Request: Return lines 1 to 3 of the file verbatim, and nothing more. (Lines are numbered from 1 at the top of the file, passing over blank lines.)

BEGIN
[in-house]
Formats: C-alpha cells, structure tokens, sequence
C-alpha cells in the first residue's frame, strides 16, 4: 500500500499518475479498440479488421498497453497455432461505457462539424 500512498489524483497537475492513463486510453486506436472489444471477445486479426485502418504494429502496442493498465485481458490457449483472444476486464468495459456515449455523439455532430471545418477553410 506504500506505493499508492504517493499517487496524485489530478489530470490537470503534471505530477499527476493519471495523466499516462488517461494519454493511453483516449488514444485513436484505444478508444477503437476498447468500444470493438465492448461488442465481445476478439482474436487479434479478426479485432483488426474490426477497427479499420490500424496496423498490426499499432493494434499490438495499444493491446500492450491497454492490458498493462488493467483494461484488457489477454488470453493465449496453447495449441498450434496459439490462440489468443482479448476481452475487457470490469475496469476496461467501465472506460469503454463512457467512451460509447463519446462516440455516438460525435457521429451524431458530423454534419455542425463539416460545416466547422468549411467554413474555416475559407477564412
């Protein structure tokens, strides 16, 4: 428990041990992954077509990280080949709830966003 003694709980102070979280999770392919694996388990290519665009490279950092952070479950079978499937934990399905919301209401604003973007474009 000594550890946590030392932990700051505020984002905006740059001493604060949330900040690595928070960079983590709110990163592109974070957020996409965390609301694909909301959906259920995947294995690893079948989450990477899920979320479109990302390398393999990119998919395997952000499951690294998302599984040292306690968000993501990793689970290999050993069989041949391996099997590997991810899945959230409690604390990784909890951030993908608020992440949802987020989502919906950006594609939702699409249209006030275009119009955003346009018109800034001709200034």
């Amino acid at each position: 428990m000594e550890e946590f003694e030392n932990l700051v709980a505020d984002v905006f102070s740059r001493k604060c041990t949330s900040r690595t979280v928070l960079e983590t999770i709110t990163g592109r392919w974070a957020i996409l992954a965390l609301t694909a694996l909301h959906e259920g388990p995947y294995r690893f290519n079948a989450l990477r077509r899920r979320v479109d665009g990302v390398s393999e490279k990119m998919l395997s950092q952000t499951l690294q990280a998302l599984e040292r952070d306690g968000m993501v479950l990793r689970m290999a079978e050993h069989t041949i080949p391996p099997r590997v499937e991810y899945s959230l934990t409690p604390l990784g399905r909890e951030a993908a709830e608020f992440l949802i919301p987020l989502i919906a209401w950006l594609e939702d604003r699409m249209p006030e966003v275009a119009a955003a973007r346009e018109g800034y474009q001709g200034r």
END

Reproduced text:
[in-house]
Formats: C-alpha cells, structure tokens, sequence
C-alpha cells in the first residue's frame, strides 16, 4: 500500500499518475479498440479488421498497453497455432461505457462539424 500512498489524483497537475492513463486510453486506436472489444471477445486479426485502418504494429502496442493498465485481458490457449483472444476486464468495459456515449455523439455532430471545418477553410 506504500506505493499508492504517493499517487496524485489530478489530470490537470503534471505530477499527476493519471495523466499516462488517461494519454493511453483516449488514444485513436484505444478508444477503437476498447468500444470493438465492448461488442465481445476478439482474436487479434479478426479485432483488426474490426477497427479499420490500424496496423498490426499499432493494434499490438495499444493491446500492450491497454492490458498493462488493467483494461484488457489477454488470453493465449496453447495449441498450434496459439490462440489468443482479448476481452475487457470490469475496469476496461467501465472506460469503454463512457467512451460509447463519446462516440455516438460525435457521429451524431458530423454534419455542425463539416460545416466547422468549411467554413474555416475559407477564412